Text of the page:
About Powershell Koans

powershell, testing edit

I've started a small hobby project inspired by my favorite code koans. I first ran into the Ruby koans years back and have found them a fun and accessible way to describe a language. I've enjoyed my walk through the Javascript koans (mrdavidlaing and liammclennan versions) and started in on the Python koans by Greg Malcolm. So when I wanted to know more about Powershell I searched Github for a set of koans to walk me through the features and syntax of the language. To my disappointment I didn't find anything. So I decided to write my own.

The challenge of course is finishing them. I've found inspiration in the structure and content of Greg Malcom's work. He wrote the original Python koans and is also a primary maintainer of the mrdavidlaing version of the JS koans. Stepping through the code from a producer side instead of a consumer has given me an appreciation for how to structure lessons that teach themselves.

The framework that is not a framework

A koans project is easiest to stand up when leveraging a nice unit testing framework. In Powershell's case that's clearly Pester. It provides BDD style should syntax and chains together very fluently.

Describe "AboutAsserts" {
	It "should expect true" {
		# We shall contemplate truth by testing reality, via asserts.
		$true | Should Be $false # This should be true

In this example, we're piping $true to the Should function which then asserts equality using the Be function. The thing is, you don't need to know how the functions are implemented or much of anything about Powershell to get started. Even for a novice, the syntax has sufficient context to lead you to the correct solution.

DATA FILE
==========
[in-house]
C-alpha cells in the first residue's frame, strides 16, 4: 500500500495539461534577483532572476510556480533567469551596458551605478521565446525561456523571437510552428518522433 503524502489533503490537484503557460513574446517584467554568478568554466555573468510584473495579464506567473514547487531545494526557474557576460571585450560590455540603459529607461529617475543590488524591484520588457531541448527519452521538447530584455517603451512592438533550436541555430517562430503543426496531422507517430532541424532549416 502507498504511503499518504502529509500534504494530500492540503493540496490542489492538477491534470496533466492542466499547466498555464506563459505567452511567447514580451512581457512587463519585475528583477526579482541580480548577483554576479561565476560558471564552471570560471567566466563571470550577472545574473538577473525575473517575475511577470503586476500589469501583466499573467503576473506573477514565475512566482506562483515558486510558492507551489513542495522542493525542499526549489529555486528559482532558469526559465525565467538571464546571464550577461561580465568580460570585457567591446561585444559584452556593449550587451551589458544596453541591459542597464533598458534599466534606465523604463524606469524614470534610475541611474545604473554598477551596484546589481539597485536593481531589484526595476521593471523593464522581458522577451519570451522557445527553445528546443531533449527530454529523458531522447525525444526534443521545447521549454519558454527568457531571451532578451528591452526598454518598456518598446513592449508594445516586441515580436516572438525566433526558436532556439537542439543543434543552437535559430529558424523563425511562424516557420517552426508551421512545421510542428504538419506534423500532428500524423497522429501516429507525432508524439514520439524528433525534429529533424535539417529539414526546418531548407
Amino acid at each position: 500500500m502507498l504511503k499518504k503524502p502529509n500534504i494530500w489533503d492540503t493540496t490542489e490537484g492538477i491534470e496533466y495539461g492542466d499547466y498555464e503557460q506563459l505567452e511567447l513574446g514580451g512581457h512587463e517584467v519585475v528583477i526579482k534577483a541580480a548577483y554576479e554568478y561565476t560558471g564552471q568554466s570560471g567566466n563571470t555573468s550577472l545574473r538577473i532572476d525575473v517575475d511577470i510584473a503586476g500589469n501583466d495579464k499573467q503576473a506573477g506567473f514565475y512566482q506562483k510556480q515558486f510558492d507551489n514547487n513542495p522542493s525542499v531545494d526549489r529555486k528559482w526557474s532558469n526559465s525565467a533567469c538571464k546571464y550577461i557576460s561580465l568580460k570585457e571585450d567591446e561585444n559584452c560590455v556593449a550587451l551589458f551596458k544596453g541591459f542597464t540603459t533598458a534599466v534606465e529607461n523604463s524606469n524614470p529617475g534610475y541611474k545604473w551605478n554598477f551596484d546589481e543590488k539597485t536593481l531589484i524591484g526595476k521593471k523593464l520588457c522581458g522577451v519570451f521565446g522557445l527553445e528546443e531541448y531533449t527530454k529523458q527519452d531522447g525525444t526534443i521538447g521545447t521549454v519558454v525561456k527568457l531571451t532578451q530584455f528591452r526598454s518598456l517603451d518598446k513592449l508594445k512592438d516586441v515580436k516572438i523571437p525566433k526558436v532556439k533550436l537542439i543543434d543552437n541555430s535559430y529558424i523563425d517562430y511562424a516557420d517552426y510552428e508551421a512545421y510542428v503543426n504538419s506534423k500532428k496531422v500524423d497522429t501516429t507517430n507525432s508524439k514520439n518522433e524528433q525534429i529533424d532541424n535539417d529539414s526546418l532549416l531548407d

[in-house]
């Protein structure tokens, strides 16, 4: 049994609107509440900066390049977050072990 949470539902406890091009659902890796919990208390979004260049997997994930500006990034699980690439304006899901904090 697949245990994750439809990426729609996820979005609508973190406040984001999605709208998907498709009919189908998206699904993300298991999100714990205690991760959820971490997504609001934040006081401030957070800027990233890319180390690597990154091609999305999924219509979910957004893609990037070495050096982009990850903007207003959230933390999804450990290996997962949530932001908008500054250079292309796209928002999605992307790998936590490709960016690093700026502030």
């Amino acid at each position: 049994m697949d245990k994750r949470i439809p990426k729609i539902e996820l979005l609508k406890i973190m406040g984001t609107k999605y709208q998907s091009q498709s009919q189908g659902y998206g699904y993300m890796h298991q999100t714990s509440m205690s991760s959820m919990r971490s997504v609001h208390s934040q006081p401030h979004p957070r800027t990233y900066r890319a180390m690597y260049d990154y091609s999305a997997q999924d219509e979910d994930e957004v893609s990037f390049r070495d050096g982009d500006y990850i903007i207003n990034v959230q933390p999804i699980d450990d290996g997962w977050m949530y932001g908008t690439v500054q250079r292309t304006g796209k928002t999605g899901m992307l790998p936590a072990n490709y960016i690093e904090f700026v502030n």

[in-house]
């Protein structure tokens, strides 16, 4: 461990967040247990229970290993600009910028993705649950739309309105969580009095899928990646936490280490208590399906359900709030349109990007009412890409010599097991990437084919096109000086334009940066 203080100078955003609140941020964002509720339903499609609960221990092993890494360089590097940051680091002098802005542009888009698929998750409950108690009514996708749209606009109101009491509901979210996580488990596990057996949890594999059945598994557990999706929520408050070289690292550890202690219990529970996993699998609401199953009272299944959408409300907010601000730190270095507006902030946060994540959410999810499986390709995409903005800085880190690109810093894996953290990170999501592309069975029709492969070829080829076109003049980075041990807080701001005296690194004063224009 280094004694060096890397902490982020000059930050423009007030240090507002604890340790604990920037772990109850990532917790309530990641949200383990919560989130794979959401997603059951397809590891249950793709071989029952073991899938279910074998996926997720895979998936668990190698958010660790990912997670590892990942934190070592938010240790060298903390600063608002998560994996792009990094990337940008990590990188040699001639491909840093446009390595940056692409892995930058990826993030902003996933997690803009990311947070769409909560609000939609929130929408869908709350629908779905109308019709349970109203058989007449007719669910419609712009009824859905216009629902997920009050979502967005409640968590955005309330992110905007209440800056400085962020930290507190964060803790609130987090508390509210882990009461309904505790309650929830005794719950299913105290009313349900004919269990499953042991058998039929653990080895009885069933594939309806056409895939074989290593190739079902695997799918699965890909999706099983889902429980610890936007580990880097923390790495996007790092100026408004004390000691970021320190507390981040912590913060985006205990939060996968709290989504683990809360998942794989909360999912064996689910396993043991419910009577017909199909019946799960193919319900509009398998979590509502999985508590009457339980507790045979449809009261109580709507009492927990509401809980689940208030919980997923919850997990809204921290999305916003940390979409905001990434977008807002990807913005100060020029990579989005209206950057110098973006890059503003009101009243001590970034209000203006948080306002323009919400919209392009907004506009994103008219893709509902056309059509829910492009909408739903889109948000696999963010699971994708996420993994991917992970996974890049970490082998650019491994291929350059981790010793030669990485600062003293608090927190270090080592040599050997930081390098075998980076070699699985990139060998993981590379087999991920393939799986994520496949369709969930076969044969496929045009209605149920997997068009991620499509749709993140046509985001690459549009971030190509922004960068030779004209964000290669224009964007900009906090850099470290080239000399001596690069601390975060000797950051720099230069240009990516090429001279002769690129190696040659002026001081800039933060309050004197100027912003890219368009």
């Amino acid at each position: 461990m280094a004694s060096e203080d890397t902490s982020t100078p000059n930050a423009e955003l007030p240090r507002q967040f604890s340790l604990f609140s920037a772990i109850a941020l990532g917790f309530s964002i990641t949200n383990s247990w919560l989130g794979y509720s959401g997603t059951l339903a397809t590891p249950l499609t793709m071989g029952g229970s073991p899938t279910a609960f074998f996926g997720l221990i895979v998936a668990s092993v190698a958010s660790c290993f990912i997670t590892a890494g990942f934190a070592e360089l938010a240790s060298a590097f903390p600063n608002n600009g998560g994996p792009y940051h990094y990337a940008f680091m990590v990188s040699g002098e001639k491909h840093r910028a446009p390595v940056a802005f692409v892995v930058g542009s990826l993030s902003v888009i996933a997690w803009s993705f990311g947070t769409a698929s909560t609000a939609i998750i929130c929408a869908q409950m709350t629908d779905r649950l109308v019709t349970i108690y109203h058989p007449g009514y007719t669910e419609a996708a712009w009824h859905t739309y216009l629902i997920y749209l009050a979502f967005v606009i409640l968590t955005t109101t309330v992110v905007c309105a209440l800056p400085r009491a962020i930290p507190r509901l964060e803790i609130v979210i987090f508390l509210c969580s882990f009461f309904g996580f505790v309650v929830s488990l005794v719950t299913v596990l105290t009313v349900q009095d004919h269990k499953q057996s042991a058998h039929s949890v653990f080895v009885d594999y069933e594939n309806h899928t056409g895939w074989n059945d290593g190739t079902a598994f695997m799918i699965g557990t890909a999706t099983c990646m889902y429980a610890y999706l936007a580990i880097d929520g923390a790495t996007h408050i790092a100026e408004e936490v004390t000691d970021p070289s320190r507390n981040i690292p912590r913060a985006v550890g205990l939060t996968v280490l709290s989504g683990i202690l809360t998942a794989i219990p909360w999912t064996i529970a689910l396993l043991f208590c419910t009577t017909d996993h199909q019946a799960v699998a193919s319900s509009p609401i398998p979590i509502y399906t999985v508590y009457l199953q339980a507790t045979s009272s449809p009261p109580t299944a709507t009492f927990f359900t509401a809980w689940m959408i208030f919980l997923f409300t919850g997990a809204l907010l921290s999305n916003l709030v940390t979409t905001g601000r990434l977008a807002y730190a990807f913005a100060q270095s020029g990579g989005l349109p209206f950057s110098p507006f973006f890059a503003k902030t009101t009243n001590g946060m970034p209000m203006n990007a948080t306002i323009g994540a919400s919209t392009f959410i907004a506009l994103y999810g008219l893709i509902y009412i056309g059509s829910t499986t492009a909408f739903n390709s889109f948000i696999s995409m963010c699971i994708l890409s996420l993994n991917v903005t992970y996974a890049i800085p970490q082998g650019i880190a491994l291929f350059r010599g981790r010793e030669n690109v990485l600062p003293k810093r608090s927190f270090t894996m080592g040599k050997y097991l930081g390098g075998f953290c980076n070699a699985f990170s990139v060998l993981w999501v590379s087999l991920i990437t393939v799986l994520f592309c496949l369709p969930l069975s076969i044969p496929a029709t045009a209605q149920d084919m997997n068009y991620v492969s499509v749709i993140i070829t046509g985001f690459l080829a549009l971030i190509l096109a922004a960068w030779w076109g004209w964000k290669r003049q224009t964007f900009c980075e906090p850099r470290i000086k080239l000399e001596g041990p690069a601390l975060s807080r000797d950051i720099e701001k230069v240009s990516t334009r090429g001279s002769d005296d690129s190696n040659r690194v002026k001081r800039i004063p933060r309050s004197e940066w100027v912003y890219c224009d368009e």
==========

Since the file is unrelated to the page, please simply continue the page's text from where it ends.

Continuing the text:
powershell koans

Deeper down the rabbit hole

All code koans have a few things in common

  • An entry point to run the tests
  • Report all test successes
  • Stop running tests at the first failure
  • Report which test failed with a helpful stack trace
  • Add a nice zen saying somewhere

The Python koans split each of these out into a complex set of modules. I started down that path but reversed course and simplified down to a single file. Powershell makes it easy to use the objects exported by Pester and pretty up the output using the native Write-Host function. This is my first stable version:

$ScriptDir = Split-Path -parent $MyInvocation.MyCommand.Path
Import-Module $ScriptDir\..\lib\Pester

#helpful defaults

#run koans, results ordered by file name then by order within file
$allKoans = Invoke-Pester -PassThru -Quiet

#output results
$about = ""
$karma = $true
$i = 0
While ($karma) {
	$koan = $allKoans.TestResult[$i]
	if ($about -ne $koan.Describe) {
		$about = $koan.Describe
		Write-Host "Thinking $about" -ForegroundColor Magenta
	$name = $koan.Name
	if ($koan.Passed) {
		Write-Host "    $name has expanded your awareness." -ForegroundColor Green
	} else {
		$failed = $koan.FailureMessage
		$stackTrace = $koan.StackTrace
		Write-Host "    $name has damaged your karma." -ForegroundColor Red
		Write-Host ""
		Write-Host "You have not yet reached enlightenment ..."
		Foreach ($str in $failed -split "\n") {
			Write-Host "    $str" -ForegroundColor Red 
		Write-Host ""
		Write-Host "Please meditate on the following code:"
		Foreach ($str in $stackTrace -split "\n") {
			Write-Host "    $str" -ForegroundColor Yellow
		Write-Host ""
		Write-Host ""
	$i += 1
	$karma = $koan.Passed -and $i -lt $allKoans.TestResult.Length
Write-Host "Flat is better than nested." -ForegroundColor Cyan

Pretty straightforward, eh? Next steps would be to add more cryptic zen sayings to the last Cyan bit. That and build out more koans. And maybe create an automated build on appveyor.com